So in a sense ASCII Unreal also performs a transcoding from one type of information to another, in the process disrupting and deconstructing visual codes and conventions we have come to accept as normal or even universal. This interplay between accepted “norms” or values and a more localized, specific view of reality lies at the heart of ?osi?’s artistic vision.
The iconography of computer games features in another work on show in Perth. The artist’s Game Flags (2009) consists of several banners hung in the streets surrounding the Threshold artspace building, taking the place of advertising for local theatre or music performances. These compositions in primary colors make visual puns in the manner of a word association game: works such as Tetriss or U.S. Invaders fuse scenes from popular early computer games with the ultimate symbols of national identity: the flags of nation states. The apparently simple act of turning the Stars and Stripes into a game of Space Invaders creates an incisive and multi-layered commentary on how the United States is perceived by many people outside of its borders.
?osi?’s extends his interest in codification to other visual signs with his History of Art for Airports (1997-2009). He took both iconic and lesser-known images from the annals of art, simplifying and stylizing them to resemble the kind of pictograms found on lavatory doors. Many of the images are easily recognized, such as Cézanne’s The Card Players and Warhol’s Campbell’s Soup Can. With characteristic irony, he explores how pictograms are a kind of universal visual language. Appropriately, this work is displayed on small screens installed in Threshold‘s public toilets, which the artist claims was the original environment for which it was designed.(Author’s conversation with the artist, Edinburgh, 3 August 2009.)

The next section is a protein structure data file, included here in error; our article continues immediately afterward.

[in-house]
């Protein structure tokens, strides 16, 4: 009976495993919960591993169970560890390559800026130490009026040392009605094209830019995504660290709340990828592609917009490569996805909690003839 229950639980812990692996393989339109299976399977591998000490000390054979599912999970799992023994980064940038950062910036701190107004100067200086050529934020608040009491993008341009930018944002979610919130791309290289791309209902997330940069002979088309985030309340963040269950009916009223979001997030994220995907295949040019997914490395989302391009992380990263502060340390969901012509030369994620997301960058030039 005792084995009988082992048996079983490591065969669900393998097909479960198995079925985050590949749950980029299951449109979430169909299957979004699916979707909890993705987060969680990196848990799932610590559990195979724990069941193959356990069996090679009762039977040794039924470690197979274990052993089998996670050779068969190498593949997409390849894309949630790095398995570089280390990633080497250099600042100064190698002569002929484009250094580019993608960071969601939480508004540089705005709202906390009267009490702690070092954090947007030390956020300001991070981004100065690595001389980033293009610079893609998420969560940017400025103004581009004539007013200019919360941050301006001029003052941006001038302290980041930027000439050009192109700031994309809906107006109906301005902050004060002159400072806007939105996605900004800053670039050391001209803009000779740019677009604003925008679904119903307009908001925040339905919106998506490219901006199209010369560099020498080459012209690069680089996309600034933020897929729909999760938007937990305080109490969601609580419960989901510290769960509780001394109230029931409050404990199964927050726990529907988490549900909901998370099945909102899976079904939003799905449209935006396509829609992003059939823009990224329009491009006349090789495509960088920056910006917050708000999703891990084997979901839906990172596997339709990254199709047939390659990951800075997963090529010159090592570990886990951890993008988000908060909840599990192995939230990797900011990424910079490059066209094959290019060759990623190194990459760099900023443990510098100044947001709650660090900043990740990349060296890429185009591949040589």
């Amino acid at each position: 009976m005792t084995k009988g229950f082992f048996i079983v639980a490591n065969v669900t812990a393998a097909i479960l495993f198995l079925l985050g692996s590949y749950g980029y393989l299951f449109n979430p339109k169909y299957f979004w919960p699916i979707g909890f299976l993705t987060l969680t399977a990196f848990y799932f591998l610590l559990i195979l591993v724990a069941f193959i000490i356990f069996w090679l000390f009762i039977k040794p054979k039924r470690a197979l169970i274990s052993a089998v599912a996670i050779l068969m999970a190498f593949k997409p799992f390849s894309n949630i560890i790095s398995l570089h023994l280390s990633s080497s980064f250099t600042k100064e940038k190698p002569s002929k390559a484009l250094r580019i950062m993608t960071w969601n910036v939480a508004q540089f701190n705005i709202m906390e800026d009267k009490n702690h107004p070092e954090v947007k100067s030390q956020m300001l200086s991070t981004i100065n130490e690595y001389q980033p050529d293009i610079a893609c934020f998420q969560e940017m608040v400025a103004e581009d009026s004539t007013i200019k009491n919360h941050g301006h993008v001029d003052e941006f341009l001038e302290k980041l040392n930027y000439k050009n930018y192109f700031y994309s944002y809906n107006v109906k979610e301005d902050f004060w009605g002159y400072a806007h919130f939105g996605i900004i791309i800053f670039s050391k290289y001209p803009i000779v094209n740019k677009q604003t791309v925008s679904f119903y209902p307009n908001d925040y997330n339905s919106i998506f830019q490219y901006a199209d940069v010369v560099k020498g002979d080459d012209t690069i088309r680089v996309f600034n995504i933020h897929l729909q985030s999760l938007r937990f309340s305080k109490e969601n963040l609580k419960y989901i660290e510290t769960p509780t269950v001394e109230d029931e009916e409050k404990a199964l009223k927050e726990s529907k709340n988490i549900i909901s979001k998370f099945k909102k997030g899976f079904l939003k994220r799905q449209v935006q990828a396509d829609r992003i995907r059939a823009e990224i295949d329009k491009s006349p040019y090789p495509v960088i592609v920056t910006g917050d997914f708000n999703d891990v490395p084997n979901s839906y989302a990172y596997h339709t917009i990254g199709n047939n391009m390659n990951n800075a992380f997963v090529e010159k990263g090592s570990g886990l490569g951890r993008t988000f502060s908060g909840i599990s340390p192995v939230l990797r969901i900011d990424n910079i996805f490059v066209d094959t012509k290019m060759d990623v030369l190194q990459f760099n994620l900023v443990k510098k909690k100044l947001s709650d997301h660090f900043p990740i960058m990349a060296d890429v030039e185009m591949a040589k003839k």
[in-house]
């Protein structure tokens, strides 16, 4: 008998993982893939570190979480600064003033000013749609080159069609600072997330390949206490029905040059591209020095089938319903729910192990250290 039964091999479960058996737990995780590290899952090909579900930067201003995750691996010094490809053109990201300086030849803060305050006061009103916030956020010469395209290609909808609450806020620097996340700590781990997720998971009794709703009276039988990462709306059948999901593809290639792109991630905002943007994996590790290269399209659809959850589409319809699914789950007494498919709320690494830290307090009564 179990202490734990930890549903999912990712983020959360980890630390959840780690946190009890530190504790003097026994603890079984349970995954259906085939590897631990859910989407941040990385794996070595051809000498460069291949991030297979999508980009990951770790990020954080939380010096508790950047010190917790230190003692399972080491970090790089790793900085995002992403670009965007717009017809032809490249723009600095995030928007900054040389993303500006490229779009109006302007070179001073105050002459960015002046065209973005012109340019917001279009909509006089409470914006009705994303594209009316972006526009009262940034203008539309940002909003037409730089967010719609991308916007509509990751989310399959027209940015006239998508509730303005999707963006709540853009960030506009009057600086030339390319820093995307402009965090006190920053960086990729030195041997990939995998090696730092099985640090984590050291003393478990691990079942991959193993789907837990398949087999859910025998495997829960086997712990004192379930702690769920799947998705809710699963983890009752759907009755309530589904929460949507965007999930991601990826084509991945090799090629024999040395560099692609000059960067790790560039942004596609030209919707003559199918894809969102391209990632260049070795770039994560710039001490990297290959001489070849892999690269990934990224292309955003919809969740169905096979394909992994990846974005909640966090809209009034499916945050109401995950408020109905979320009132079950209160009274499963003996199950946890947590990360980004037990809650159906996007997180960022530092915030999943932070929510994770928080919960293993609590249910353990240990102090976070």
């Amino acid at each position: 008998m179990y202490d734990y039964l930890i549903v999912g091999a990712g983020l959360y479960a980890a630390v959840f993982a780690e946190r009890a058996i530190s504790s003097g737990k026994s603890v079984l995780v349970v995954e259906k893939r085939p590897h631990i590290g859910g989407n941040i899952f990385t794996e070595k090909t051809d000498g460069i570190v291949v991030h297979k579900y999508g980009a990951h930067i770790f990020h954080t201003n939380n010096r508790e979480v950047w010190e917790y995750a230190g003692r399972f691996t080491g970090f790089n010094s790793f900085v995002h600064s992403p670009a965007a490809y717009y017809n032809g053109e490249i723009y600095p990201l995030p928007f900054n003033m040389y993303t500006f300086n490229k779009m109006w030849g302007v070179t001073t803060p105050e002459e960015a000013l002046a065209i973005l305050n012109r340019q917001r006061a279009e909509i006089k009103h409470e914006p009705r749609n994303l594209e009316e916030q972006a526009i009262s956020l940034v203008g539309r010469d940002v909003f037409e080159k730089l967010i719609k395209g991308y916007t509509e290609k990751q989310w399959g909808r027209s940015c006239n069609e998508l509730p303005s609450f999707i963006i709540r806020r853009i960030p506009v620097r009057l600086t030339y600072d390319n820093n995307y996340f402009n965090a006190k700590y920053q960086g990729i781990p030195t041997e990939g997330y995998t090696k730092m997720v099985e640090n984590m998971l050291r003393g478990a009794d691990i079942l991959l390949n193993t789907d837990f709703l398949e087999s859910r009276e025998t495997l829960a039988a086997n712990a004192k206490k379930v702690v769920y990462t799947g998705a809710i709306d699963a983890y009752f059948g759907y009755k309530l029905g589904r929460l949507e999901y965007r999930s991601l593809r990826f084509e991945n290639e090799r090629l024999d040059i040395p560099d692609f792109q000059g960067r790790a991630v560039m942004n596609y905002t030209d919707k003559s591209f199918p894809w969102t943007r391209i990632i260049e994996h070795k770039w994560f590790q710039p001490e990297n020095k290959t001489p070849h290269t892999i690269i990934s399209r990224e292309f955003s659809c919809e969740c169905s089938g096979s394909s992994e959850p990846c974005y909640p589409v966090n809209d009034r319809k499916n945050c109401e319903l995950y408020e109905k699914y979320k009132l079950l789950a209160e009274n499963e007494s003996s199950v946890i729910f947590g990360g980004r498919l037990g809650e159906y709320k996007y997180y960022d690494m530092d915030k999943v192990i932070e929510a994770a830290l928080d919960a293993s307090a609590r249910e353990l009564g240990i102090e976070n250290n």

File Extinguisher (1998-2005) is ?osi?’s witty comment on the information overload that has become so familiar to Internet users. The artist claims to have uncovered original designs for a network that could withstand a nuclear attack. As he says: “Baran insisted that the true last line of defense of any distributed network would be a file extinguisher. However, he indicated this function with a red dot; due to the limitations of 1960s-era black-and-white printing, this key element was not visible in his publication. We can now recognize that today’s internet vulnerabilities are a direct result of this tragic mishap.”(Vuk ?osi?, File Extinguisher, (Ljubliana: Ljudmila, 1998-2005), http://www.ljudmila.org/~vuk/file-extinguisher/. See also Paul Baran, “On Distributed Communications,” in Rand Memoranda, vols. 1-11. (Santa Monica, California: Rand Corporation, August 1964).)
Through this faux historical footnote, ?osi? thus ascribes the Internet’s current status as a global digital archive to an accident. The artist’s humorous and obscure slant on notions of human technology’s fallibility implies that there is something fundamentally wrong with the online utopia we have been trying to build. Seeking to correct the imbalance, he invites the viewer to delete some of their own data from the network permanently using his File Extinguisher. This simple destructive act is tantamount to a Dada inspired cry against the orthodoxies of conservation and archival beloved of network administrators, librarians, and museum curators.